Automatic Verification of Nonlinear Systems Without Abstractions Using Continuation Methods
Short Term Aerospace Research and Development Program (STAR-DP), Universal Technology Corporation, Aerospace Systems Directorate of the Air Force Research Laboratory (AFRL)
27 July 2015 - 31 December 2015
Total award: $50,334
One of the most challenging problems in safety assurance of cyber physical systems is handling the structure and complexity of the underlying dynamics. While automated verification techniques such as model checking and theorem proving permit discrete jump and nondeterminism, their application is restricted to a certain class of underlying physical system dynamics. The objective of this research effort is to formulate a new verification technique using continuation methods to eliminate the need for finite state abstraction or construction of differential invariants. Numerical continuation methods deal with the problem of identifying changes in a set of nonlinear equations as system parameters are varied. The major benefit of this computation is simultaneous evaluation of safety criteria and values of critical system parameters. This benefit will be substantiated during the period of performance by pursuing the following research tasks:
- Classify the “changes” in safety requirements under the influence of specific constraint functions.
- Identify and describe the type of constraint functions, scalability and computational cost of current state-of-the-art continuation algorithms.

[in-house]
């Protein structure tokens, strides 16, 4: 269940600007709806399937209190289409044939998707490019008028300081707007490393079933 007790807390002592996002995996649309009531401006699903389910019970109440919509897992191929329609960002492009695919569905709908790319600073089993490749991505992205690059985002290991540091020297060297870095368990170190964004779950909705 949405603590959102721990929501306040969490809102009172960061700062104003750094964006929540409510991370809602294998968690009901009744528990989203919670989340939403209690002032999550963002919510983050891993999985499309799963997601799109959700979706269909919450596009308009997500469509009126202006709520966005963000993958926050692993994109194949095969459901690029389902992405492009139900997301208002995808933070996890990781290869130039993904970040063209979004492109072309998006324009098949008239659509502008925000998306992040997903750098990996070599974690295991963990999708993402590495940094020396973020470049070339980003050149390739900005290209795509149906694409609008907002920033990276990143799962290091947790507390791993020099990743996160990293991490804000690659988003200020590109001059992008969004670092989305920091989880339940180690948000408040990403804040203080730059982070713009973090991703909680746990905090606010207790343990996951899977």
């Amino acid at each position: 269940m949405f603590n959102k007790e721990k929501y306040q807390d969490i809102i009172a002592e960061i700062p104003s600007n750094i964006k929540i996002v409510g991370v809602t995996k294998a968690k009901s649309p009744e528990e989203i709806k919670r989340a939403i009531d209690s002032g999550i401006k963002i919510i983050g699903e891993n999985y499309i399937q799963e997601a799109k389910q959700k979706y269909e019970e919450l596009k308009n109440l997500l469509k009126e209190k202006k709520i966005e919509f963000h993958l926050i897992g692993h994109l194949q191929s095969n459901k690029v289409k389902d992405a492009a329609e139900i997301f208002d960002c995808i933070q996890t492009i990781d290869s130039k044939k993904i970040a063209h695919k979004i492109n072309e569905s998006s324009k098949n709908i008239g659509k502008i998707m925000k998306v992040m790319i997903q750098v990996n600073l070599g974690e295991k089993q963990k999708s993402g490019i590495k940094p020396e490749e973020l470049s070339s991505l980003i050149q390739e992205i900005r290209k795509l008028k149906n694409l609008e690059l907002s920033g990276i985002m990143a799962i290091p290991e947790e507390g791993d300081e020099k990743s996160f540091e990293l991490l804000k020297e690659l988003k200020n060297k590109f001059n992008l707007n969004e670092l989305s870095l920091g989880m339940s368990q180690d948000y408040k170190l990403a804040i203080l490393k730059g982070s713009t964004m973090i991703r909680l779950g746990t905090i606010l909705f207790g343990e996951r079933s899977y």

- Develop a research roadmap that outlines near-term and far-term goals in continuation method based verification including description of potential prototype algorithms.
Working with me on this research is graduate research assistant, Peter Uth.
Rigorous Procedure to Show Compliance with Airworthiness Regulations
Joint Center for Aerospace Technology Innovation
Industry Partner: Certification and Safety Office, Safran Engineering Services
1 July 2015 - 30 June 2016
Total award: $77,097
Current certification methodology for transport category airplanes requires the system to be "fully" tested through combination of wind tunnel and full scale flight tests and Monte Carlo forward time simulations, reaching over 3000-5000 hours. The collaborative effort between Professor Narang, Certification and Safety Office of Safran Engineering Services with Dr. Christine Belcastro (NASA Langley Research Center) as advisor under support from the Joint Center for Aerospace Technology Innovation is focused on inventing an alternate means of showing compliance by leveraging benefits of continuation methods to curtail the developmental costs. The savings from continuation methods are twofold (i) eliminating need for long hours of forward time simulations and (ii) preventing vehicle loss by predicting critical portions in the flight envelope early in the certification process. These savings are being quantified under this support by applying continuation methods to NASA's AirStar 5.5% dynamically scaled aircraft model and comparing its insights with experimental flight test data.
Working with me on this research are graduate research assistants, Armand I. Awad and Max G. Spetzler.